May 18 marked the opening of the “Halston and Warhol: Silver & Suede” exhibition at The Andy Warhol Museum in Pittsburgh. The exhibition examines the interconnected lives and creative practices of Andy Warhol and Halston – two American icons who had a profound impact on the development of 20th century art and fashion. The exhibition integrates Halston’s garments and accessories with photography, video and paintings by Warhol.
Not only did Halston collect Warhol’s artwork, which he displayed in his 63rd Street Manhattan townhouse and Montauk retreat rented from Warhol, but Halston was also portrayed in several of Warhol’s artworks. In 1979, Warhol dedicated a chapter of his book, Andy Warhol’s Exposures, to Halston, describing him as the ‘first All-American fashion designer.’
The exhibition will include approximately 40 of Halston’s creations including an iconic pillbox hat designed for Jacqueline Kennedy Onassis in 1961, and his signature Ultrasuede shirtdress, juxtaposed with Warhol’s paintings, photographs, and videos. It will also feature archival material and ephemera from the archives of The Warhol and the personal collection of Lesley Frowick relating to the two artists’ practices.
“Silver and Suede” will be at The Andy Warhol Museum through August 24. The exhibition coincides with the restaging of the museum with Warhol’s work now hung in chronological order. Visitors can experience how Warhol’s work evolved by beginning at the top and journeying down, moving from early work to later.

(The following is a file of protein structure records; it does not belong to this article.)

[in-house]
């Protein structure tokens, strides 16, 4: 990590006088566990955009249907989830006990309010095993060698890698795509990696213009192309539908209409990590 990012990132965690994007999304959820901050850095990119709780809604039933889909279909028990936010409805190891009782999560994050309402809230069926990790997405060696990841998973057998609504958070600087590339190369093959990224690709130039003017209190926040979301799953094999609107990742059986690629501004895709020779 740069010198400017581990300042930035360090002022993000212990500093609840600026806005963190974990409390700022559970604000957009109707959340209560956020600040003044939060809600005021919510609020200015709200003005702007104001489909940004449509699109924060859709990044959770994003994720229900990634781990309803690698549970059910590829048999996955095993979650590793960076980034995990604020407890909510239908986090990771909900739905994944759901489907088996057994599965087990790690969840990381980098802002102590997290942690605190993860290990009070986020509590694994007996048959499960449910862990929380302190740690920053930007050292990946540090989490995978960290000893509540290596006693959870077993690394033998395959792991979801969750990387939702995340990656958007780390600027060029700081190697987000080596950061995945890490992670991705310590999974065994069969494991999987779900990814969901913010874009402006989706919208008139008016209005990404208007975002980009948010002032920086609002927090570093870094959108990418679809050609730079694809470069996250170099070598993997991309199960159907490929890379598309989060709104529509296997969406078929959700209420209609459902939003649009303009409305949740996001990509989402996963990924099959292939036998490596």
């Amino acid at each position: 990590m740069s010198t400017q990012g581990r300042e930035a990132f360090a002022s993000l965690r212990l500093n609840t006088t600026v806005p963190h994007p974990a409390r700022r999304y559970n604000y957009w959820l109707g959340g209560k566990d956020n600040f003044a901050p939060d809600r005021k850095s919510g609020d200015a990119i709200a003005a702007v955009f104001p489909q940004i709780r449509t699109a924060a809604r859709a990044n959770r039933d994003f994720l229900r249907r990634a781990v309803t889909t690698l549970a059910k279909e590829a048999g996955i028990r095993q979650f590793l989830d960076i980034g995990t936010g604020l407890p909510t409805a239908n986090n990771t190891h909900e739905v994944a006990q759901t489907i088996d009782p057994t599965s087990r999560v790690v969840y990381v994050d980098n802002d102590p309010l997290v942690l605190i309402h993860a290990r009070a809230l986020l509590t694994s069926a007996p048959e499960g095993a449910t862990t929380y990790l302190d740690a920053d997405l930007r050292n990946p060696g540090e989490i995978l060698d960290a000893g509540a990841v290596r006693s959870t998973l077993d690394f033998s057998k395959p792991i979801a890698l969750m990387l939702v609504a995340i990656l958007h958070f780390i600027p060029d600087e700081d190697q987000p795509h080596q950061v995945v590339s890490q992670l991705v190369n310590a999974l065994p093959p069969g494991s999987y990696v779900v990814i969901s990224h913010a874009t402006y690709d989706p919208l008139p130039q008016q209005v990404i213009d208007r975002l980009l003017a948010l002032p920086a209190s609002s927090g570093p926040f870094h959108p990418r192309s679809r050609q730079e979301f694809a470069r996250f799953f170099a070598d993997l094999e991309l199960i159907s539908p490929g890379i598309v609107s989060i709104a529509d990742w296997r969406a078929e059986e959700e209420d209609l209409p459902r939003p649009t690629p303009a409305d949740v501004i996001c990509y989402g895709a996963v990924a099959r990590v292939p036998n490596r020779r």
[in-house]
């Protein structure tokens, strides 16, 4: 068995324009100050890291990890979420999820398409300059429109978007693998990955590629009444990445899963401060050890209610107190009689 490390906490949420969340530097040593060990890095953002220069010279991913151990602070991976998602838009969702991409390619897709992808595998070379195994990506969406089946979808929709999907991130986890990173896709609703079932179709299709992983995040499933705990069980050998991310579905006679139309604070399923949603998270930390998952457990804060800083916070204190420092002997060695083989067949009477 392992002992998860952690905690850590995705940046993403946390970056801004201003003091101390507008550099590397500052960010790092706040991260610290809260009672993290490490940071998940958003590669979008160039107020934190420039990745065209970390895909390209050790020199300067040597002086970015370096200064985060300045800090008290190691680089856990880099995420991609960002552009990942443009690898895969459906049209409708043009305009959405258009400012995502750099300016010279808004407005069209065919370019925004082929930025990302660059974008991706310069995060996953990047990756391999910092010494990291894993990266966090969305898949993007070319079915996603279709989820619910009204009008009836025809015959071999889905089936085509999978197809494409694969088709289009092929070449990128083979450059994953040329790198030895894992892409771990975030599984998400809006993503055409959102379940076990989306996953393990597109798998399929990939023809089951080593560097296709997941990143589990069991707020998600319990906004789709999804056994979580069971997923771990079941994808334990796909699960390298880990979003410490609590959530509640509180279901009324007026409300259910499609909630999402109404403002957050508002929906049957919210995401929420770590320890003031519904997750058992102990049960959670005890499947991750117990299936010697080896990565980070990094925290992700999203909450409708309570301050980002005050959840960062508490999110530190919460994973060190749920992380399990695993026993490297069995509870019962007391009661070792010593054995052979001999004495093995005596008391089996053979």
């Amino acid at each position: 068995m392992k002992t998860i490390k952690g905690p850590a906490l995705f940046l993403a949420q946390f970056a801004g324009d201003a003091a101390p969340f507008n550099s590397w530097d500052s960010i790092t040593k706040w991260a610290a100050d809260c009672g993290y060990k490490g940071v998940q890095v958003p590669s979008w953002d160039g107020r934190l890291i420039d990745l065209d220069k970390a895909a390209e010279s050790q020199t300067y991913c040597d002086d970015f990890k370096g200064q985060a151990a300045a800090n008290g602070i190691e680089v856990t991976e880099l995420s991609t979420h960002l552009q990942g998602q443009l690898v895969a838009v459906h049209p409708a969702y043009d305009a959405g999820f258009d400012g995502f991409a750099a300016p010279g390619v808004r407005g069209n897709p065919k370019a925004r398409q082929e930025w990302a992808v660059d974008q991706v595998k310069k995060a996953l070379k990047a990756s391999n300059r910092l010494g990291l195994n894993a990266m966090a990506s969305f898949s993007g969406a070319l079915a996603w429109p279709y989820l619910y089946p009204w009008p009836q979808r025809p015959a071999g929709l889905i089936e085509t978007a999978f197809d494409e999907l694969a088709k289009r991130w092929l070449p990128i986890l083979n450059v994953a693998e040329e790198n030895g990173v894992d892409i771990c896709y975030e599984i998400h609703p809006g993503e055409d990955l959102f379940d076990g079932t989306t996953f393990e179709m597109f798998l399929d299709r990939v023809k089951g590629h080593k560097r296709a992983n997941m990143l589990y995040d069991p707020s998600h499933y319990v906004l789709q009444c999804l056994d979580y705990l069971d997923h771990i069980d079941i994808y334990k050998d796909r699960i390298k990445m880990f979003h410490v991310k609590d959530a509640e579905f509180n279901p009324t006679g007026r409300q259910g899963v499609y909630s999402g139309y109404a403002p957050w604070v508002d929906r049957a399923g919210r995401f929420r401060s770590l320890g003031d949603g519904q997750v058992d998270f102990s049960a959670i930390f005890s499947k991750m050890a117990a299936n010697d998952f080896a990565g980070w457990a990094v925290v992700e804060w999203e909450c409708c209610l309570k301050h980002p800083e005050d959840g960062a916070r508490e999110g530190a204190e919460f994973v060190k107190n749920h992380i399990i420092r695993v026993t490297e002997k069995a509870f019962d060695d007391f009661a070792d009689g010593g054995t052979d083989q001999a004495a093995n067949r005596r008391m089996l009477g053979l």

“The celebration of Halston’s influence as a fashion designer and tastemaker of timeless trends is a perfect fit for The Andy Warhol Museum,” said Eric Shiner, director. “The campaign captures the whimsy and fun of Halston and Warhol and is certain to attract fashion and design fans.”
The Andy Warhol Museum, located in Pittsburgh, Pennsylvania, the place of Andy Warhol’s birth, is one of the most comprehensive single-artist museums in the world. It is one of the four Carnegie Museums of Pittsburgh.
Alex has written for Vanity Fair, Barrons, Bloomberg and Condé Nast Traveler.